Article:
(November 9, 2009) A recent scientific study adds to suggestions that a dam built near an underground geological fault line helped trigger the massive earthquake in Sichuan in May 2008 that killed more than 69,000 people and left almost 18,000 missing.
The study, published in late October in “Geophysical Research Letters,” and mentioned here (link to a Probe International story), suggests that the added weight of the Zipingpu Reservoir and dam likely helped trigger the 7.9 magnitude earthquake.
The dam “potentially hastened the occurrence of the Wenchuan earthquake by tens to hundreds of years,” wrote the report’s five authors. Wenchuan, a county in Sichuan, was the epicenter of the 2008 earthquake.
The study adds to the controversy over China’s massive dam-building program, which includes the flagship Three Gorges Dam, which forced the relocation of some 1.2 million residents. China’s biggest dam was not impacted by the May quake.
Critics say the dams are ecologically unsound white elephants. The government counters they provide much-needed clean energy and reduce reliance on dirty coal.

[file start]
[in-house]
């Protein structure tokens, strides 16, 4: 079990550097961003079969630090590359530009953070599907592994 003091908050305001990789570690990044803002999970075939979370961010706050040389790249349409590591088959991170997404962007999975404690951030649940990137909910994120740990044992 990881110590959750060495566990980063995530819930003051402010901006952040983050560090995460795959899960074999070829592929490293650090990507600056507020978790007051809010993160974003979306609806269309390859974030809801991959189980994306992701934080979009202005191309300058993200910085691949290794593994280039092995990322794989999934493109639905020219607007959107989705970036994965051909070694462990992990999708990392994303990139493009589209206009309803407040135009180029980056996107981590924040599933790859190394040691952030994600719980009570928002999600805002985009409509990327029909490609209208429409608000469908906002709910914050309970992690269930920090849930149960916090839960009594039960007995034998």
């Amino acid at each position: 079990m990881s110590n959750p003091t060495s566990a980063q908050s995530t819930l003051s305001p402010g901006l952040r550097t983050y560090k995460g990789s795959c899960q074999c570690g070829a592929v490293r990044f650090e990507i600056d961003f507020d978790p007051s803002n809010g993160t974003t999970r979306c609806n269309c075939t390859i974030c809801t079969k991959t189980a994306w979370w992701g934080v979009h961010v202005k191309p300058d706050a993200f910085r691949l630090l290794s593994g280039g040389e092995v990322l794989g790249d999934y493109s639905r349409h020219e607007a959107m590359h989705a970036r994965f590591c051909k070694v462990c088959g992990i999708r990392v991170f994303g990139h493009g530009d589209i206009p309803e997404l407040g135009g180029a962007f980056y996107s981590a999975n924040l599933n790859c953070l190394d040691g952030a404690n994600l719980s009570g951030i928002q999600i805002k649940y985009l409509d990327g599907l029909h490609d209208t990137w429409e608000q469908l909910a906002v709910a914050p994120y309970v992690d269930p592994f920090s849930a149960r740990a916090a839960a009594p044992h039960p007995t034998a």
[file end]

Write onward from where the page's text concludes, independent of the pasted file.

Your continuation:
This latest study follows similar research by a group of Chinese scientists. “It is worthwhile to further study if the effect played a role” in triggering the quake, according to an abstract of the paper published in the December 2008 issue of the Chinese journal Geology and Seismology.
Chinese officials deny the reservoir, which was completed in 2005, had anything to do with the earthquake.
The authors of the latest study warn that there’s not enough data from before the dam was built to make a definitive correlation between the dam and increased seismic activity. “The microseismicity data recorded by the reservoir authority in the vicinity of the reservoir do not contain background data prior to 2004 or these data are currently unavailable to the public,” the authors explained.
There have been other concerns around the dam program. Influential business magazine Caijing reported this month that the threat of increasing landslides has forced managers of the Three Gorges dam to delay reaching the reservoir’s target height of 175 meters.
Ongoing droughts have further contributed to the Three Gorges problems. There’s less water than expected flowing into the reservoir, and officials have to release more to ensure sufficient water downstream.
Lower water cuts into two of the core justifications of the dam: electricity generation and shipping. Less water means the electricity turbines don’t operate at full capacity. Lower water also limits the size of boats that can travel on the reservoir.
(The Wall Street Journal reported about the geological risks of the dam in 2007. Government officials acknowledged those risks but said they had taken appropriate preventative actions.)
Shai Oster, Wall Street Journal, November 9, 2009